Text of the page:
USDA releases new hardiness zone map
New United States Department of Agriculture hardiness map features more up-to-date climate data and interactivity. Here are the strengths and limitations of the latest update since 1990.
The United States Department of Agriculture has released a new plant hardiness zone map for the United States. The hardiness zone map divides the country into 13 hardiness zones based on average annual minimum winter temperatures, with zone 1 representing the coldest zone (-60 to -50°F) and zone 13 representing the warmest (60 to 70°F). Each zone is further divided into an “a” and “b” zone. The hardiness zones provide baseline information for gardener and landscapers looking to choose landscape plants for their location.
The new map replaces the earlier USDA hardiness zone map that was released in 1990. There are several features of the new map that are improvements on the old map. First, the new map integrates more complete and up-to-date climatic data so it offers a better representation of current climate conditions. In some cases, locations may be rated up to two zones warmer than the old map. Secondly, the new map offers much greater resolution and includes several user-friendly features such as a “zone-finder,” which identifies hardiness zones by zip codes and interactive maps.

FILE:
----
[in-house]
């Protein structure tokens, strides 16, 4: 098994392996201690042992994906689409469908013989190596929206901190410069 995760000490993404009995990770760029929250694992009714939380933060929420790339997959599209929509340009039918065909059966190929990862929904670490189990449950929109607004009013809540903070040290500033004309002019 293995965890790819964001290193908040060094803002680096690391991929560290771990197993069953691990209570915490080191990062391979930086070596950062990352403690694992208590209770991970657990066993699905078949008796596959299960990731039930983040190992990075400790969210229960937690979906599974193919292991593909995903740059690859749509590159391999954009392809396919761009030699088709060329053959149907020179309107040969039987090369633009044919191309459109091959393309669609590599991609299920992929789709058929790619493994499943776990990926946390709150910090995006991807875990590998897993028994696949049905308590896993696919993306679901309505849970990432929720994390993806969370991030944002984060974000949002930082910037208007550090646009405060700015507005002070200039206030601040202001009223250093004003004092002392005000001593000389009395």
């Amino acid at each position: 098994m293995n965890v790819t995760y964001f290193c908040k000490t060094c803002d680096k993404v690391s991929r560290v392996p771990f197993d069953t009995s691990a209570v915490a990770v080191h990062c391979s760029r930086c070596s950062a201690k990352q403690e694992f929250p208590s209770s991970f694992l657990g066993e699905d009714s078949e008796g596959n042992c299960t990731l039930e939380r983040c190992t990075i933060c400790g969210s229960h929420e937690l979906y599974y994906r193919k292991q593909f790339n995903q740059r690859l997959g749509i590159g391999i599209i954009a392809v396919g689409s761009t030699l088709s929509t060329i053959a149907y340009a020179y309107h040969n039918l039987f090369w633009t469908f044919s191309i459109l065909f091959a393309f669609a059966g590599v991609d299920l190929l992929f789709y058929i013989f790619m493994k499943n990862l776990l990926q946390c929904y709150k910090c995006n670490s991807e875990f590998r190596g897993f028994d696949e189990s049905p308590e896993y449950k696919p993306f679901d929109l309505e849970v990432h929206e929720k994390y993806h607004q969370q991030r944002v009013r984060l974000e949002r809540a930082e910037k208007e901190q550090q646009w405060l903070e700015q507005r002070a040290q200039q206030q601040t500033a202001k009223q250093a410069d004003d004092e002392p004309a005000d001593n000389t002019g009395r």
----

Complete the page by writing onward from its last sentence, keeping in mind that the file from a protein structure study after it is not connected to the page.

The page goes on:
In using hardiness zone information, it is important to recognize several limitations. First, since the maps are based on average annual minimum temperatures, there may be winters in which temperatures colder than the zone designation will occur. Second, zones may reflect micro-site effects that don’t pertain to a particular area. For example, suburbs around large cities like Chicago may be designated warmer than they actually are due to urban heat island effects associated with the core downtown area. Lastly, hardiness zones reflect plant cold tolerance needed to survive the average coldest temperature, but cannot account for fluctuating winter temperatures that may cause dehardening and subsequent injury.
These shortcomings notwithstanding, the new map is a welcomed addition and will provide useful baseline data for landscape plant selection.
New USDA plant hardiness zone map for the low 48 states.
Dr. Cregg's work is funded in part by MSU's AgBioResearch.